November 9, 2012
Scouting the Sixth Tool
In the world of evaluating baseball talent, scouts often refer to the five tools -- hitting, hitting for power, foot speed, arm strength and defensive range. Players with high grades in each area often bring superstar upside to the ballpark. What separates those who blossom from those who don't is what I like to call the Sixth Tool.
That tool is “makeup,” a mix of maturity, desire and an advanced approach to the game. In some instances, it involves an extra gear of effort and can draw the "gamer" label. It's not uncommon for a player's makeup to be the deciding factor when clubs produce their final draft boards or ultimate evaluations.
"It's something we look for in every single player we scout," said an American League scouting director. "All the tools in the world aren't enough to overcome the lack of good makeup. Those tools can become wasted. We've seen it a million times."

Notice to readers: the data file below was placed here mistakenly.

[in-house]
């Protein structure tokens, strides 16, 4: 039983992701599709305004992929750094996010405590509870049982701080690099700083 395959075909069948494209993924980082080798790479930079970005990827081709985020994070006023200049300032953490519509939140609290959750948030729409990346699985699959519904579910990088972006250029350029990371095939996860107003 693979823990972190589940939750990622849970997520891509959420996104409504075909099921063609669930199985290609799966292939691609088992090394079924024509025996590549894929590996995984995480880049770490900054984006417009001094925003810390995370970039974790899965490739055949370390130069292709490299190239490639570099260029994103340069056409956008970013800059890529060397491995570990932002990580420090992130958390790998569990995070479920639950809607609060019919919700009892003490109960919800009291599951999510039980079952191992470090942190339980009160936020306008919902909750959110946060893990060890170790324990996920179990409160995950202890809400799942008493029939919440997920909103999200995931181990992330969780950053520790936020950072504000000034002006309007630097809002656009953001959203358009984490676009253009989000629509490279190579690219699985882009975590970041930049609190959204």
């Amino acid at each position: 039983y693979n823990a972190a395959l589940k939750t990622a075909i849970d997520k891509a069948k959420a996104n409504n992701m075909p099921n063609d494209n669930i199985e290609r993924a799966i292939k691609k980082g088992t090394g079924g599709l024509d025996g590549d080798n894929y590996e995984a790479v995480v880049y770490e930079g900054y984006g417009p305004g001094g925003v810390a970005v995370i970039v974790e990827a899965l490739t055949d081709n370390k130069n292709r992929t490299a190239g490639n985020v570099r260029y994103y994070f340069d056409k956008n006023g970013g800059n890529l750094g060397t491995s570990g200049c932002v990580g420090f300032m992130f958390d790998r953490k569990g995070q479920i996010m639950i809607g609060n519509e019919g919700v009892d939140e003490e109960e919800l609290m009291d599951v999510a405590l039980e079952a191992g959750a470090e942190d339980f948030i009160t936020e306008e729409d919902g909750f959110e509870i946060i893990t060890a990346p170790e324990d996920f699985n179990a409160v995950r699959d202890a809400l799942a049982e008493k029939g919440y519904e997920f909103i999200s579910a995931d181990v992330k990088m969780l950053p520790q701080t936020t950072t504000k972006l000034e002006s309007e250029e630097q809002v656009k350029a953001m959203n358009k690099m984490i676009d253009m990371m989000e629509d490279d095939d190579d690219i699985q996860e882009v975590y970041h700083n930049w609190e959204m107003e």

Not all clubs value makeup the same when it comes to amateur talent, but that isn't because they don't feel it's a critical piece to the puzzle. It's because makeup is difficult to scout.
"You really have to get in there," said an AL club's area supervisor. "it's not just about seeing the player, it's about seeing the player in all situations, winning, losing, close games, and getting to know the player a little bit off the field. See what makes him tick."
What makes a player tick is a crucial part of the scouting game, but it isn't always answered before decision time, so clubs have to make an assessment with the data they have gathered. A National League club that selected in the top 15 in June had a particular decision to make between two players with differing levels of tools and upside.